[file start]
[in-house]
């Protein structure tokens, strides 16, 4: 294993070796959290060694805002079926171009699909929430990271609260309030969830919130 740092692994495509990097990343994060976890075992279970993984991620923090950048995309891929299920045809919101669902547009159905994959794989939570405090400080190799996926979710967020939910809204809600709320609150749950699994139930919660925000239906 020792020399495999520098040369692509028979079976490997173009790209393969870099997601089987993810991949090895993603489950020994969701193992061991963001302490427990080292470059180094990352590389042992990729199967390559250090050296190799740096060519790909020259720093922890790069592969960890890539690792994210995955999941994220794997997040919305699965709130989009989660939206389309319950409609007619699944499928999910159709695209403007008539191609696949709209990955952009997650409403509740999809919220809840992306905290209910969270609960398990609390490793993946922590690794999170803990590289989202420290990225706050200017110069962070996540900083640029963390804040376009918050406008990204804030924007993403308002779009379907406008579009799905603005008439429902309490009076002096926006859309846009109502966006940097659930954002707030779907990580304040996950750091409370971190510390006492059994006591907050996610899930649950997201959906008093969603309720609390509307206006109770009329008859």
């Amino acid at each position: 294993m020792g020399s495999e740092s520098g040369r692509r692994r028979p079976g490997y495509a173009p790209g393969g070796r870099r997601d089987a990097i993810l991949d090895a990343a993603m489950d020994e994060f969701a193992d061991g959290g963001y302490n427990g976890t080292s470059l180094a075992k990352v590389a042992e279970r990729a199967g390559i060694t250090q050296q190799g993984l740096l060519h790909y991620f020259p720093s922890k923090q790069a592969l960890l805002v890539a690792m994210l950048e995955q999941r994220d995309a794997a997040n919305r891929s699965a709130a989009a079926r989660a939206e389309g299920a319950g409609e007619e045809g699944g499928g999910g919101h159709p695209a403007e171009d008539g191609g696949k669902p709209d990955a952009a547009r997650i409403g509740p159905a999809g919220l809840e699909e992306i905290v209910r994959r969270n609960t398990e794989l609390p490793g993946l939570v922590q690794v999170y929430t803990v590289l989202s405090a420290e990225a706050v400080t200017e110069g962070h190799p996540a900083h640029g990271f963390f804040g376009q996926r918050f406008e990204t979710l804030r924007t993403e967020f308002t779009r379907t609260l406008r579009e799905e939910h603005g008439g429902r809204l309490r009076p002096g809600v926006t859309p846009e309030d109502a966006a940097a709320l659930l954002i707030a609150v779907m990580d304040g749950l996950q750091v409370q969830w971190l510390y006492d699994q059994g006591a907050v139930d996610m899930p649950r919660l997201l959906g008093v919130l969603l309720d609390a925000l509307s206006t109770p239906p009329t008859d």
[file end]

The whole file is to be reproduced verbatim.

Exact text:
[in-house]
């Protein structure tokens, strides 16, 4: 294993070796959290060694805002079926171009699909929430990271609260309030969830919130 740092692994495509990097990343994060976890075992279970993984991620923090950048995309891929299920045809919101669902547009159905994959794989939570405090400080190799996926979710967020939910809204809600709320609150749950699994139930919660925000239906 020792020399495999520098040369692509028979079976490997173009790209393969870099997601089987993810991949090895993603489950020994969701193992061991963001302490427990080292470059180094990352590389042992990729199967390559250090050296190799740096060519790909020259720093922890790069592969960890890539690792994210995955999941994220794997997040919305699965709130989009989660939206389309319950409609007619699944499928999910159709695209403007008539191609696949709209990955952009997650409403509740999809919220809840992306905290209910969270609960398990609390490793993946922590690794999170803990590289989202420290990225706050200017110069962070996540900083640029963390804040376009918050406008990204804030924007993403308002779009379907406008579009799905603005008439429902309490009076002096926006859309846009109502966006940097659930954002707030779907990580304040996950750091409370971190510390006492059994006591907050996610899930649950997201959906008093969603309720609390509307206006109770009329008859």
């Amino acid at each position: 294993m020792g020399s495999e740092s520098g040369r692509r692994r028979p079976g490997y495509a173009p790209g393969g070796r870099r997601d089987a990097i993810l991949d090895a990343a993603m489950d020994e994060f969701a193992d061991g959290g963001y302490n427990g976890t080292s470059l180094a075992k990352v590389a042992e279970r990729a199967g390559i060694t250090q050296q190799g993984l740096l060519h790909y991620f020259p720093s922890k923090q790069a592969l960890l805002v890539a690792m994210l950048e995955q999941r994220d995309a794997a997040n919305r891929s699965a709130a989009a079926r989660a939206e389309g299920a319950g409609e007619e045809g699944g499928g999910g919101h159709p695209a403007e171009d008539g191609g696949k669902p709209d990955a952009a547009r997650i409403g509740p159905a999809g919220l809840e699909e992306i905290v209910r994959r969270n609960t398990e794989l609390p490793g993946l939570v922590q690794v999170y929430t803990v590289l989202s405090a420290e990225a706050v400080t200017e110069g962070h190799p996540a900083h640029g990271f963390f804040g376009q996926r918050f406008e990204t979710l804030r924007t993403e967020f308002t779009r379907t609260l406008r579009e799905e939910h603005g008439g429902r809204l309490r009076p002096g809600v926006t859309p846009e309030d109502a966006a940097a709320l659930l954002i707030a609150v779907m990580d304040g749950l996950q750091v409370q969830w971190l510390y006492d699994q059994g006591a907050v139930d996610m899930p649950r919660l997201l959906g008093v919130l969603l309720d609390a925000l509307s206006t109770p239906p009329t008859d």